January 27, 2022
Early risers that we are, we were ready to head to breakfast before it was ready for us.
While we waited, I lounged on the hotel deck overlooking the lush green hills. Meanwhile, Susan took photos of our beautiful surroundings until we could smell the coffee.
After breakfast, we walked into Salento, turned right just outside of the town and found Finca Don Eduardo Coffee Farm.
The owner was not Don Eduardo, but Tim from London who told us that Tim from London Coffee Farm didn’t have the same ring to it. We’d been told this was one of the only coffee farm tours in English and as a bonus, it didn’t require a taxi ride to get to. It turned out also to be one of the best. Under a metal roof in an open building, a group of eight people gathered for the tour.
All the others on the tour appeared to be twenty-somethings. One of them recognized us from when we briefly met him on our hike to the waterfall a week and a half ago in Minca. Three others were Israelis who arrived a little late looking tired (or perhaps hungover) and asked if they could have some coffee before the tour began. Though normally not served till the end of the tour, our tour began (and ended) with fresh cups of coffee.
In a Cockney accent, over the course of almost four hours, Tim told us all we could possibly want to know about coffee, in a lesson complete with diagrams and photos. We were amazed how passionate he was about the subject, especially knowing he’d given this tour almost daily for years.
Tim led us on a hike through the rolling and sometimes steep hills of his coffee plantation, pointing out rows of various types of coffee plants and then taking us to his milling and drying facilities. His two large dogs joined us on the tour and provided entertainment for some in the group who seemed to enjoy the dogs more than the coffee education.
Fun facts: Coffee is a fruit and the fruits on the bushes are called cherries; coffee is nearly always picked in the rain, often during downpours; almost all coffee is a blend of several varieties no matter what the label says; Brazil is by far the largest coffee producer; for every $1 you spend on coffee, the growers get barely $.08 (they earn more from the coffee tours than from selling the coffee!); coffee grows only in the shade, usually at locations 1,600 to 1,800 meters high along steep slopes, often shaded by nearby trees planted just to aid the coffee plants; coffee beans come in many varieties and Colombia exports the most valuable ones—hence the meh coffee at our hotel.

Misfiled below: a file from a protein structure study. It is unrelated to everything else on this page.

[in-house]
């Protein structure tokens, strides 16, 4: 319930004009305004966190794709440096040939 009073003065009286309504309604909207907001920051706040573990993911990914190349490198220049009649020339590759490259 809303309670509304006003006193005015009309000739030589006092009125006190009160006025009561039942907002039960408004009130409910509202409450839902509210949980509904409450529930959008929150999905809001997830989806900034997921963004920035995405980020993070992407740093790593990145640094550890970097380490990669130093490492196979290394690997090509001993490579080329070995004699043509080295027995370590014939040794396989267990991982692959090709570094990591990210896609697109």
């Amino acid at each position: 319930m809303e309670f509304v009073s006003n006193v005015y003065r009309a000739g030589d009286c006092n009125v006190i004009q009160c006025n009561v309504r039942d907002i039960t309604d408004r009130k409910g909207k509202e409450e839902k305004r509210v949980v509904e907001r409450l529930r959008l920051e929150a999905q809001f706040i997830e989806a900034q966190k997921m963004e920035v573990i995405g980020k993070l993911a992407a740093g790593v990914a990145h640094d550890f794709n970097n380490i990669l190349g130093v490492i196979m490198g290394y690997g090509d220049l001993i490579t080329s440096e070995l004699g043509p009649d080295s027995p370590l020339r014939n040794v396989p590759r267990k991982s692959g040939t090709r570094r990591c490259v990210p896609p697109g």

At the end of the tour and back under the metal roof, Tim roasted coffee picked from his trees, ground it and served us what must have been the freshest, and maybe the best, coffee possible. The beans were from his most valuable coffee plant—a variety typically available only when buying the most expensive coffee exports. It was delicious.
By now we were pretty buzzed from all the coffee (including eating some fresh-roasted beans) so we headed into town for a snack to counter the caffeine. We also needed to find an ATM so we could take out another million pesos or so for the rest of the time we’d be in Colombia (this would be the second time we’d be Colombian millionaires within two weeks).
For our last night in Salento, we had dinner at a restaurant near our hotel. Our outside table overlooked the town and provided a stunning sunset view. Sitting at an old wooden table on the edge of a steep hill sipping a cold Colombian beer, we had a pinch-me moment as we watched a storm roll in while the sky lit up in oranges and reds. Pinch-me soon turned into run as we followed the muddy trail back to the lodge in the rain. It was so humid and cool in our unheated room that we knew our clothes would probably never dry there, but we took comfort in knowing that we were heading to warm weather soon.